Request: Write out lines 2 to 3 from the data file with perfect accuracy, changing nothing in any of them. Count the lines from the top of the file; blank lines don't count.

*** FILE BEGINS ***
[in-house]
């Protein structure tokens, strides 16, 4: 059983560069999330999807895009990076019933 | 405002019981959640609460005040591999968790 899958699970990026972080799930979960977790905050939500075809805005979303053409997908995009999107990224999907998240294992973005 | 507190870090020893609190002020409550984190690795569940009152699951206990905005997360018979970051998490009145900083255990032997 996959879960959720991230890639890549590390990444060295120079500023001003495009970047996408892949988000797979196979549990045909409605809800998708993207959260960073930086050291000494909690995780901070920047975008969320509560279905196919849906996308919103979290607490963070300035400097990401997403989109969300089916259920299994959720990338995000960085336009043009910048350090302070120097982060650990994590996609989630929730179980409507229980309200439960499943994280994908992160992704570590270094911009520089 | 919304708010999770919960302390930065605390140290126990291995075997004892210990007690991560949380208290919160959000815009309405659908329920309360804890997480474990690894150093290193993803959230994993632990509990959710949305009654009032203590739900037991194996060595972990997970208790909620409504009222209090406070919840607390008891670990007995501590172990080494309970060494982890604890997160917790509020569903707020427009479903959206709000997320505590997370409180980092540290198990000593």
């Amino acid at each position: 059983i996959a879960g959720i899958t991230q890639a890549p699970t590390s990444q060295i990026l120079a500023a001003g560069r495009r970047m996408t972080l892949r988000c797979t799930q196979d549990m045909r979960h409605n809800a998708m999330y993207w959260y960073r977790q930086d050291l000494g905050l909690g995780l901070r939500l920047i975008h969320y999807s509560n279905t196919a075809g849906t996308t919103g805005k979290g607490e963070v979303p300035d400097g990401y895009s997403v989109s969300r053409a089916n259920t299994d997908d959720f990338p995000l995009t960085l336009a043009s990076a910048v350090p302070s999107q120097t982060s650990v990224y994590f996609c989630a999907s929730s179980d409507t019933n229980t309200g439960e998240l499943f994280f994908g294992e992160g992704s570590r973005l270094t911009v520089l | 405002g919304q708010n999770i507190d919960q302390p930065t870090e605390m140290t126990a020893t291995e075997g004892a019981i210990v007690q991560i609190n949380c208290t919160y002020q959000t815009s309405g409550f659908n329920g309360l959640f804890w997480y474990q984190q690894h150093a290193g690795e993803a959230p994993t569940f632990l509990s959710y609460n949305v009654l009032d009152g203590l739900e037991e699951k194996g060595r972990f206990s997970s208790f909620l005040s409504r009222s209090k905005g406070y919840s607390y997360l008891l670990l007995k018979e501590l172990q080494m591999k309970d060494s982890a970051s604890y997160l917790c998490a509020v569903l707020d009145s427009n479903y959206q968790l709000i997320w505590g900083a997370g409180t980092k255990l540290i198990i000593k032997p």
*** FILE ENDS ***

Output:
């Protein structure tokens, strides 16, 4: 059983560069999330999807895009990076019933 | 405002019981959640609460005040591999968790 899958699970990026972080799930979960977790905050939500075809805005979303053409997908995009999107990224999907998240294992973005 | 507190870090020893609190002020409550984190690795569940009152699951206990905005997360018979970051998490009145900083255990032997 996959879960959720991230890639890549590390990444060295120079500023001003495009970047996408892949988000797979196979549990045909409605809800998708993207959260960073930086050291000494909690995780901070920047975008969320509560279905196919849906996308919103979290607490963070300035400097990401997403989109969300089916259920299994959720990338995000960085336009043009910048350090302070120097982060650990994590996609989630929730179980409507229980309200439960499943994280994908992160992704570590270094911009520089 | 919304708010999770919960302390930065605390140290126990291995075997004892210990007690991560949380208290919160959000815009309405659908329920309360804890997480474990690894150093290193993803959230994993632990509990959710949305009654009032203590739900037991194996060595972990997970208790909620409504009222209090406070919840607390008891670990007995501590172990080494309970060494982890604890997160917790509020569903707020427009479903959206709000997320505590997370409180980092540290198990000593």
């Amino acid at each position: 059983i996959a879960g959720i899958t991230q890639a890549p699970t590390s990444q060295i990026l120079a500023a001003g560069r495009r970047m996408t972080l892949r988000c797979t799930q196979d549990m045909r979960h409605n809800a998708m999330y993207w959260y960073r977790q930086d050291l000494g905050l909690g995780l901070r939500l920047i975008h969320y999807s509560n279905t196919a075809g849906t996308t919103g805005k979290g607490e963070v979303p300035d400097g990401y895009s997403v989109s969300r053409a089916n259920t299994d997908d959720f990338p995000l995009t960085l336009a043009s990076a910048v350090p302070s999107q120097t982060s650990v990224y994590f996609c989630a999907s929730s179980d409507t019933n229980t309200g439960e998240l499943f994280f994908g294992e992160g992704s570590r973005l270094t911009v520089l | 405002g919304q708010n999770i507190d919960q302390p930065t870090e605390m140290t126990a020893t291995e075997g004892a019981i210990v007690q991560i609190n949380c208290t919160y002020q959000t815009s309405g409550f659908n329920g309360l959640f804890w997480y474990q984190q690894h150093a290193g690795e993803a959230p994993t569940f632990l509990s959710y609460n949305v009654l009032d009152g203590l739900e037991e699951k194996g060595r972990f206990s997970s208790f909620l005040s409504r009222s209090k905005g406070y919840s607390y997360l008891l670990l007995k018979e501590l172990q080494m591999k309970d060494s982890a970051s604890y997160l917790c998490a509020v569903l707020d009145s427009n479903y959206q968790l709000i997320w505590g900083a997370g409180t980092k255990l540290i198990i000593k032997p």